Denis Parsons Burkitt first described a cancer of the lymphatic system that is now known as Burkitt’s lymphoma and identified its association with EBV. The virus’ role in cancers is now understood to be much broader. It is estimated that there are 200,000 new cases and over 140,000 deaths each year due to EBV-associated cancers.

EBV Life Cycle Schematic - Variability in viral gene expression make development of vaccines and broadly effective immunotherapies difficult.

Uniquely, the Epstein Barr Virus was the first virus to be directly implicated in human cancer. Denis Parsons Burkitt first described a cancer of the lymphatic system that is now known as Burkitt’s lymphoma and identified its association with EBV. The virus’ role in cancers is now understood to be much broader. It is estimated that there are 200,000 new cases and over 140,000 deaths each year due to EBV-associated cancers. And due to the virus’ pleiotropic affects, EBV often result in cancers that are highly refractory to available treatments. This a significant unmet medical need that Viracta’s viral gene activation therapy is uniquely suited to address.

This painting is an interpretation of EBV+ cancer cell provided by Suzanne MannMoore.

EBV+ Lymphomas

EBV is associated with a range of lymphoid malignancies. While first found in Burkitt’s lymphoma patients, EBV also plays roles in a subset of patients with Non-Hodgkin’s lymphoma, including patients with aggressive forms of Diffuse Large B Cell Lymphoma (DLBCL). EBV is also involved in about one-third of Hodgkin’s Disease patients. It is found in nearly all cases of patients with aggressive NK/T cell lymphomas. Among immuno-suppressed patients, such as solid organ or hematopoietic cell transplant patients, nearly all patients with post-transplant lymphoma or post-transplant lymphoproliferative disorders are associated with EBV. This is also the case with most HIV- or AIDS-associated lymphoma patients.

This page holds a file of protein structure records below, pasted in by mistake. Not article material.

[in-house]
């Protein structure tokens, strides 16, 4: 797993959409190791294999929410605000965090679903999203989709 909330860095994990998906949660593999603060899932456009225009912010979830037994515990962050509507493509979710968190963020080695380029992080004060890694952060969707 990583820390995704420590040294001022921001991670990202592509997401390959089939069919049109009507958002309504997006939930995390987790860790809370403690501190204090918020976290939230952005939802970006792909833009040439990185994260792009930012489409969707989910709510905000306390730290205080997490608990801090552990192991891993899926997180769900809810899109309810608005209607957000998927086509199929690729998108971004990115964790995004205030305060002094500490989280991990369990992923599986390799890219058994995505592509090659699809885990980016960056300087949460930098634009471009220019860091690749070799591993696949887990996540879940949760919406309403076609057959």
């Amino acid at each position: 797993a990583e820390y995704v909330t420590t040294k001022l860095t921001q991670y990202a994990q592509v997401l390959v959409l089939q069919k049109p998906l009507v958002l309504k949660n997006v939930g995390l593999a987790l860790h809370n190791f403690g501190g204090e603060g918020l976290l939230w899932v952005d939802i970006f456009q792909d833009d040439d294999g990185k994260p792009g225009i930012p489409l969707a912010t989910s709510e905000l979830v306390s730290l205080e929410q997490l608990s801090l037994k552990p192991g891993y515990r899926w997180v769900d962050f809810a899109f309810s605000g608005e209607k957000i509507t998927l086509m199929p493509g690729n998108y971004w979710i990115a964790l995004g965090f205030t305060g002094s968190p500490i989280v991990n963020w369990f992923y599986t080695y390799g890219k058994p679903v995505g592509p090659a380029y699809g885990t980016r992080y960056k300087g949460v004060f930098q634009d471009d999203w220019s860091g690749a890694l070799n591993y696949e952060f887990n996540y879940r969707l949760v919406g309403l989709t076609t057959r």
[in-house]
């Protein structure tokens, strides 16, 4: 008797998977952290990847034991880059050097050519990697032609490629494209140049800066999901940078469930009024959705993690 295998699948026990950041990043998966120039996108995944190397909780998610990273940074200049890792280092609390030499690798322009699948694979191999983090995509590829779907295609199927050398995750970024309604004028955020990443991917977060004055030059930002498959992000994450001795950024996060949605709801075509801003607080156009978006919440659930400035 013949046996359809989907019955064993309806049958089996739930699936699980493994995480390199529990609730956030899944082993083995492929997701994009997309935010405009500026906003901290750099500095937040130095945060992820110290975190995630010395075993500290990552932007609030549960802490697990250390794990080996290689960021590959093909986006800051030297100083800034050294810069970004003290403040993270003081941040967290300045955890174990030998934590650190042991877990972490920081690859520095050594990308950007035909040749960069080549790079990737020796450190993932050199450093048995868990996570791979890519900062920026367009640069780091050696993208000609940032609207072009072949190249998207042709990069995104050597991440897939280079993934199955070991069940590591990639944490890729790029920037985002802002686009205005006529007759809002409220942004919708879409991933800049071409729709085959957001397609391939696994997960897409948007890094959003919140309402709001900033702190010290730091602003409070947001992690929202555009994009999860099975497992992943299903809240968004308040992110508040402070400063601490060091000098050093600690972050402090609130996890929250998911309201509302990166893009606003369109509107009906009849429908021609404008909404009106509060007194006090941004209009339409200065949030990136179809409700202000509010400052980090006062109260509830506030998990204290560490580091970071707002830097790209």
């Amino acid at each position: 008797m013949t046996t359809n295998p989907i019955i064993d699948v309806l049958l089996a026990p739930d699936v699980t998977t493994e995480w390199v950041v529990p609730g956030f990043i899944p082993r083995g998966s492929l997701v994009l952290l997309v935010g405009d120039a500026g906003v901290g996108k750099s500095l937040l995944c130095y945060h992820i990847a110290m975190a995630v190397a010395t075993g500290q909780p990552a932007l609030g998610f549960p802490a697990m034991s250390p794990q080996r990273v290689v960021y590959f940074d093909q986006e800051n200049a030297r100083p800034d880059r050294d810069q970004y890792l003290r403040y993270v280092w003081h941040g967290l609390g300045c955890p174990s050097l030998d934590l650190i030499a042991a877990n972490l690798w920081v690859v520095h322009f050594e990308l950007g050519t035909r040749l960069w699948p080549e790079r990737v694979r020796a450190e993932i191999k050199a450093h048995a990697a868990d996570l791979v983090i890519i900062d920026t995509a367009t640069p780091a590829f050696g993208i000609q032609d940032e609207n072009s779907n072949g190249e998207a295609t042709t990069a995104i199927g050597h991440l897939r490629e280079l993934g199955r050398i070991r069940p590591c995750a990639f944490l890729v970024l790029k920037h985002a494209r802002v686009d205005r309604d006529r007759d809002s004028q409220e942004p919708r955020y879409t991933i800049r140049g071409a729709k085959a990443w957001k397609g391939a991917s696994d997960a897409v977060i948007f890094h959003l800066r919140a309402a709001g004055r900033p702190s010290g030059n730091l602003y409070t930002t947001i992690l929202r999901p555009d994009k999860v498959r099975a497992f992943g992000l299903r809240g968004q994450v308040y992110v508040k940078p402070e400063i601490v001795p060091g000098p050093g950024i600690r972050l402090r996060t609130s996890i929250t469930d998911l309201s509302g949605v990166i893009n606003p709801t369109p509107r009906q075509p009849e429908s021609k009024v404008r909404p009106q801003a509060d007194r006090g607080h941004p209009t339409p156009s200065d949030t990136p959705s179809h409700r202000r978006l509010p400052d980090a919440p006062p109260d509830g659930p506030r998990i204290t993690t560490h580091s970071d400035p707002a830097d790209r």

Post-Transplant Lymphoproliferative Disorder (PTLD) is a serious and life-threatening condition for solid organ and hematopoietic cell transplant patients. In PTLD, immuno-suppressive drugs that enable the human body to receive a transplant also keeps the immune system from controlling the proliferation of EBV-infected lymphoid cells. This results in an aggressive lymphoma. While the reduction or removal of immuno-suppressive drugs can reduce or control PTLD in cases, this can directly put the transplant graft at risk and be life-threatening. Additionally, the viral gene activation therapy may eliminate cells that harbor other pathogens, such as CMV and HHV6, that cause life-threatening side effects to PTLD patients.

EBV in Solid Tumor Cancers

Nasopharyngeal Carcinoma

NPC is an aggressive head and neck cancer that, while relatively uncommon in the US, is common in certain regions of Asia, particularly in areas of Southern China. It is a leading cause of cancer death among men in Taiwan. EBV is found in the vast majority of NPC cancers.

Gastric Cancer

GC is a major healthcare concern especially in many parts of Asia and is the fourth most common cause of cancer death in the world. Certain GC sub-types, including lymphoepithelial-like GC are predominantly EBV positive.

Breast Cancer

Breast cancer is one of the leading causes of cancer worldwide. Triple negative breast cancer (TNBC) in particular is a form that tests negative for hormone epidermal growth factor receptor 2 (HER-2), estrogen receptors (ER), and progesterone receptors (PR). Since the tumor cells lack the necessary receptors, the common treatments of hormone therapy and drugs that target ER, PR and HER-2 are ineffective in the treatment of TNBC. EBV is found in a significant portion of breast cancers, particularly TNBC and is associated with the difficulty to treat this disease.